State v. Pratt

Citation785 P.2d 350,309 Or. 205
PartiesSTATE of Oregon, Respondent, v. Jesse Clarence PRATT, Appellant. TC 86-328 CR; SC S34964.
Decision Date11 January 1990
CourtSupreme Court of Oregon

Janet A. Metcalf, Asst. Atty. Gen., Salem, argued the cause and filed the brief for respondent. With her on the brief were Dave Frohnmayer, Atty. Gen., Virginia L. Linder, Sol. Gen., Diane S. Lefkow, Asst. Atty. Gen., and Brenda J. Peterson, Asst. Atty. Gen., Salem.

GILLETTE, Justice.

This criminal case is before us on defendant's automatic direct appeal of his judgment of conviction and sentence of death for two counts of aggravated murder. We reverse both the conviction and the sentence of death and remand for a new trial.


Defendant was charged with two separate counts of aggravated murder of Carrie Love. One count alleged that he murdered Love in the course of attempting to rape her. The other count alleged that he murdered her in the process of maiming her. 1

The following facts could have been found by the jury. Defendant operated a long-haul trucking service, North Star Trucking, in the Seattle area. Love was an employee of defendant's. She agreed, despite some misgivings, to ride from Seattle to Los Angeles with defendant in his truck. The purpose of the trip was to set up a new Los Angeles office of North Star Trucking. Love was to assist in this project. She would also visit her father who lived in Los Angeles. Love was concerned that defendant would make a sexual pass at her, but she had assured her boyfriend that, if he did, she would get out of the truck and call the boyfriend.

After defendant and Love left Seattle on June 16, 1986, Love was never heard from again. On June 17, a passerby found a sleeping bag and a pillowcase by the side of Highway 97 north of Klamath Falls. The pillowcase contained Love's purse. The sleeping bag was soiled with feces, blood, and semen. The passerby turned the purse over to the police, who began a search for Love. Using phone numbers found in Love's purse, the police contacted North Star Trucking and one of Love's friends. They learned that Love had left Seattle with defendant in defendant's truck.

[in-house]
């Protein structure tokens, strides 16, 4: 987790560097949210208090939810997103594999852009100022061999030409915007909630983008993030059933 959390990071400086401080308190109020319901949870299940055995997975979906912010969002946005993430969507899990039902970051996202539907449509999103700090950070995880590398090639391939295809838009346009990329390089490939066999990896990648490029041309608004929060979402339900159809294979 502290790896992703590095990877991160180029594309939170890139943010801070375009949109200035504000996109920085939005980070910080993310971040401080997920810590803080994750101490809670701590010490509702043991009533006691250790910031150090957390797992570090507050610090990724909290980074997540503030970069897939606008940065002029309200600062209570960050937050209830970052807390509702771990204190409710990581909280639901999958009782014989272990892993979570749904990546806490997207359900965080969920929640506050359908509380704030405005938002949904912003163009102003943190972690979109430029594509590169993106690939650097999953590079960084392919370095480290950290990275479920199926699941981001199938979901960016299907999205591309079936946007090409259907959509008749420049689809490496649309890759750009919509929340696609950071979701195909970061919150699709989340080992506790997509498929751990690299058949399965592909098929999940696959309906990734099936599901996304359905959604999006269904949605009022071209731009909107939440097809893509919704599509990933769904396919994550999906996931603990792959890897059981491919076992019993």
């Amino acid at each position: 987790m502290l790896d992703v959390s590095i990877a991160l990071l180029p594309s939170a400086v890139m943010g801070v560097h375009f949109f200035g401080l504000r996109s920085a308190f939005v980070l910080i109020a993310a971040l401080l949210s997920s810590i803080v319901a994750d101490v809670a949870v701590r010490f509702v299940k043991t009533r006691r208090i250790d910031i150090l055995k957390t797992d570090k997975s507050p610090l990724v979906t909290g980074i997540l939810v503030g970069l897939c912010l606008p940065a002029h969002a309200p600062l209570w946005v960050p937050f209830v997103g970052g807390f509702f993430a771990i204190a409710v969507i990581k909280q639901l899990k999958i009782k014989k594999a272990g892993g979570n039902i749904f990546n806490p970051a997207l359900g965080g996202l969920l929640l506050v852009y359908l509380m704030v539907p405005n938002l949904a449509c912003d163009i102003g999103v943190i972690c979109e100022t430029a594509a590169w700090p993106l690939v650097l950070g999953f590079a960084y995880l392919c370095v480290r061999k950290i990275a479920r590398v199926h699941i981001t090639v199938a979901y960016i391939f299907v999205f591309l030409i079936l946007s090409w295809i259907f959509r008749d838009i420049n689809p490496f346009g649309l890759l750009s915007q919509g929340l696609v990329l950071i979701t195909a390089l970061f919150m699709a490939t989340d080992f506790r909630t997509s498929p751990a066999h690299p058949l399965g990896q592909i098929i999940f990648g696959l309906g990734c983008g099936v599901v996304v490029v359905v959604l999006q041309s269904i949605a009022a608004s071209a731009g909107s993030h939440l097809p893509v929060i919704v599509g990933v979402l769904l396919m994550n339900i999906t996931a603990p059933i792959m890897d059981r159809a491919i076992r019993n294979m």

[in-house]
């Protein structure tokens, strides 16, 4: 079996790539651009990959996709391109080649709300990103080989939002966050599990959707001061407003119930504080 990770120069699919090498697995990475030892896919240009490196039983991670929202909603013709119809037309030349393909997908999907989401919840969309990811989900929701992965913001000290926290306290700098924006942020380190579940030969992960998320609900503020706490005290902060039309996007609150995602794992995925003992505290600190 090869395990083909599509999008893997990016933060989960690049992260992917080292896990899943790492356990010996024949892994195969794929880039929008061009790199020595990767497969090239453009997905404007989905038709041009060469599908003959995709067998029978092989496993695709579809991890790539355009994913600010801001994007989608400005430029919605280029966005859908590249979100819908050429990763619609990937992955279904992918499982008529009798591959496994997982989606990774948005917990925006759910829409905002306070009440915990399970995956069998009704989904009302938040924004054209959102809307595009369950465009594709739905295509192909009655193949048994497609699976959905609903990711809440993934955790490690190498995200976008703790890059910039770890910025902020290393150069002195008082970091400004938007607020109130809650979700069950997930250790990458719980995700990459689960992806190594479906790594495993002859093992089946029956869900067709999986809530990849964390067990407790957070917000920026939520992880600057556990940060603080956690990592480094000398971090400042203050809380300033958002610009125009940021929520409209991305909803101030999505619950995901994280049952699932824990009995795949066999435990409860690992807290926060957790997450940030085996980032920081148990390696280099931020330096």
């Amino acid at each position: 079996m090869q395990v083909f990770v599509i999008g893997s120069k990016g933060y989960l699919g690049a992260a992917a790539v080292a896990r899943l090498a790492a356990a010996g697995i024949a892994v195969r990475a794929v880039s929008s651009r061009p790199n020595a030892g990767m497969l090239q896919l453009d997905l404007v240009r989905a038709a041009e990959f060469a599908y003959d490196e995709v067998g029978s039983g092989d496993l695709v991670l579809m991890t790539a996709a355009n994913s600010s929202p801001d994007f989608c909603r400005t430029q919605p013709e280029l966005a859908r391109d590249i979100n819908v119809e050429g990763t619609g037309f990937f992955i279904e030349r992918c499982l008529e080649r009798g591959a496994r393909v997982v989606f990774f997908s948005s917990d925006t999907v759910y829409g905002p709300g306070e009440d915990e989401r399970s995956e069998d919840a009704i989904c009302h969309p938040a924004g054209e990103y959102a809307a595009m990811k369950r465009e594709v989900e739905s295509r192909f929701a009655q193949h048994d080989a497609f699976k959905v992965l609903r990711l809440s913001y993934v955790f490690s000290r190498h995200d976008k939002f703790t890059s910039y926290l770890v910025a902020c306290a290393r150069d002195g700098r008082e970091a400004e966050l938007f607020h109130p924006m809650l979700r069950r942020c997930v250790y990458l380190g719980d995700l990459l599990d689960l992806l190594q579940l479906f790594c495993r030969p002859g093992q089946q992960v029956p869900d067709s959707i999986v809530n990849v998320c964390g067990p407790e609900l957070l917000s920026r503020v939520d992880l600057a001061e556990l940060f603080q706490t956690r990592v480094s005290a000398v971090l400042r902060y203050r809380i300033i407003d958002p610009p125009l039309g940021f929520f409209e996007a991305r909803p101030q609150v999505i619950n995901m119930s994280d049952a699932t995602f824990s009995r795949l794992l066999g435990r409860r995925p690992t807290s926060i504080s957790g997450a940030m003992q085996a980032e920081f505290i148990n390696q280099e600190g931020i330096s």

Love's nude body was found on June 18 about 25-30 miles from the location where her purse had been found. She had been stabbed repeatedly and run over by a vehicle.

On June 19, two police officers came to North Star Trucking's office. Defendant Defendant told police officers different stories. First, he told the officers that Love had changed her mind about driving south with him so he dropped her off near the Seattle airport. Later he admitted that Love had accompanied him in his truck. According to this version, the two of them had consensual intercourse. Shortly thereafter, Love admitted to stealing from defendant, so he threw her out of the truck and never saw her again. He denied killing or raping her.

who was still on the road, happened to call in while the police were there. The officers told defendant that Love was dead and questioned him about the circumstances of the trip. Defendant told them he was on his way to Phoenix and would be returning to Seattle in a few days. He also described his truck to the officers. Based upon that description, defendant was stopped and arrested later that day by an Arizona Highway Patrol officer.

Semen was found in Love's vagina, but it was never tested. The semen in the sleeping bag was tested and determined not to belong to defendant. This semen was compatible with that of Love's boyfriend who admitted to having intercourse with Love the day before her departure.

After jury trial, defendant was convicted of both counts of aggravated murder and, based upon the jury's affirmative answers to two of the three statutory questions under ORS 163.150, 2 defendant was sentenced to death. This automatic appeal followed.


Defendant made two pretrial motions which are relevant on appeal. First, defendant moved to exclude all evidence relating to a prior unrelated abduction and rape he had committed. Defendant argued that this evidence was irrelevant and prejudicial. He also moved to suppress all evidence obtained following his warrantless arrest in Arizona. Defendant contended that the arrest was illegal because the arresting officer lacked probable cause. The trial court denied both motions.

1. Evidence of Prior Crime

In 1980, defendant was involved in a relationship with Teresa Lewis. Lewis lived with defendant for 45 days until she grew fearful of him and moved out. Defendant continued his pursuit of Lewis to the point where she felt harassed and reported defendant to police.